The Paley Center for Media, formerly the Museum of Television & Radio, is creating the first venture-capital forum to showcase women-led media companies, spotlighting the innovations of female entrepreneurs in all areas of the media sector to angel, venture, and corporate investors.
Alla Weinstein (SV04) was featured in a long article which covered topics including her background, her company, her inventions, and her vision.
It was a scene straight out of the 1990s: A web start-up, flush with nearly $1 million in new investor cash, threw a party at a downtown bar to toast that success. But here's the 2011 twist to the story of DailyWorth, a daily e-mail newsletter of financial tips: the founder, Amanda Steinberg, isn't a 24-year-old male Stanford dropout. She's a thirtysomething mom of two who is determined to change the image of what a serious entrepreneur looks like.
"No business plan has ever been funded," he says. "People get funded. When people are deciding whether to give you money, they will look you in the eye and decide whether or not you are trustworthy and will do what you claim with the money."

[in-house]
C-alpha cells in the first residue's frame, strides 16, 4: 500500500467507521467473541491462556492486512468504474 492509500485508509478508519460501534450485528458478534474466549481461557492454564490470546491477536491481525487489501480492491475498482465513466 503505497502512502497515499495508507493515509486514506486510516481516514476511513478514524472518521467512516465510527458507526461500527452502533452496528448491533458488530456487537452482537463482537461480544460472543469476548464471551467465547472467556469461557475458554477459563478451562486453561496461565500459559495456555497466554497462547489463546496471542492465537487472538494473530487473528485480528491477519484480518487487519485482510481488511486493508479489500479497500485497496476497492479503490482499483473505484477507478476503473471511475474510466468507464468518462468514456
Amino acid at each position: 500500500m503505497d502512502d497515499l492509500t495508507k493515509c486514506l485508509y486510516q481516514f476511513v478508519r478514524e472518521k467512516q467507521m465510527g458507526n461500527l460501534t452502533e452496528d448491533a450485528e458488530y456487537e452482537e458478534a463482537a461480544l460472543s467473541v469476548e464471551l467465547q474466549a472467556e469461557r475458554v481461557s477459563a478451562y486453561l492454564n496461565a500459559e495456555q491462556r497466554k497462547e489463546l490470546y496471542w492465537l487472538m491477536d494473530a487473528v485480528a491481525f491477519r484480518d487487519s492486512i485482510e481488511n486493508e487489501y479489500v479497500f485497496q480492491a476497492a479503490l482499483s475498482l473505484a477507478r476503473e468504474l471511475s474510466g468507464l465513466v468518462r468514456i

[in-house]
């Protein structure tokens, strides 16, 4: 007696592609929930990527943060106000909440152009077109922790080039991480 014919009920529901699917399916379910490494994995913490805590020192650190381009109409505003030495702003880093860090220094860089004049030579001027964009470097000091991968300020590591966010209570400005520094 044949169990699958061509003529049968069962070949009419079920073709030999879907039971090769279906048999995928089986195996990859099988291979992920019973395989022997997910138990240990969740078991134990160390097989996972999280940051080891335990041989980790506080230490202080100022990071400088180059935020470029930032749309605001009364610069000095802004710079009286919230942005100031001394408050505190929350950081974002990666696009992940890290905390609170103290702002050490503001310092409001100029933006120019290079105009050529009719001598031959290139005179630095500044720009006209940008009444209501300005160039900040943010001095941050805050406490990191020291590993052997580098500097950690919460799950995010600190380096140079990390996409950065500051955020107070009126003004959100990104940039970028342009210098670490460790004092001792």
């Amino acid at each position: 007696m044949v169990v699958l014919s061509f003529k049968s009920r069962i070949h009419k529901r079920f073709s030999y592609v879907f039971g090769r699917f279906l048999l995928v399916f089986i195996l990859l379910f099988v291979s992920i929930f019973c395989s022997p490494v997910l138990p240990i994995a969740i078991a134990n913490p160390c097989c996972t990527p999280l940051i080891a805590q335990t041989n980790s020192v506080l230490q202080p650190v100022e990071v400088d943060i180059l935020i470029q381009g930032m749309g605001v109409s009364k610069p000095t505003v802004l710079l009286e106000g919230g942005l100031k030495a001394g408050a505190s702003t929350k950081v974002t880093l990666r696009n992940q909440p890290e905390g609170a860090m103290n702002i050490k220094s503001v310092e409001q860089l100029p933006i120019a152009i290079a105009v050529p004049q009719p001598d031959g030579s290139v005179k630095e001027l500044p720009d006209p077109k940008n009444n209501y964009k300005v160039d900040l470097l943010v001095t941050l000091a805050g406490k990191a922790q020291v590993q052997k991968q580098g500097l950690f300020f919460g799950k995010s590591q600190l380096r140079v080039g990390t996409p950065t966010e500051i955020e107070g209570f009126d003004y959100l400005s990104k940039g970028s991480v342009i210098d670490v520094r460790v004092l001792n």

Whether you have 10 employees or 1,000, having a reliable group of advisers who can offer objective analysis and a few timely introductions can make all the difference.
Discussing the Madison AllThingsLifeSciences Forum, Lauren Flanagan of Phenomenelle Angels Fund said, “To our knowledge, this is the first such venture capital forum with this focus."
When Annette Campbell-White decided to enter venture capital in the mid-1980s, firms would only hire her at a junior level because she was a woman, despite the fact that she had been the first female partner at Boston-based investment advisors Hambrecht & Quist.
Springboard Enterprises, the organization that educates, showcases, and supports women entrepreneurs as they seek capital and build their businesses, is hosting the AllThingsMedia: 2010 Venture Capital Forum in October, 2010. The Forum will showcase investment-ready, high-growth media companies led by women. There are many ways to participate so read more about it on the Springboardenterprises.org.
Wendy Simpson is a serial entrepreneur and a serial manager. A former senior vice president of telecoms behemoth Alcatel Asia Pacific and Trade Commissioner for North Asia for the Victorian government, Simpson says that, as a manager, she tries to get employees to understand what a company or group is trying to achieve and to look for fun ways to get results.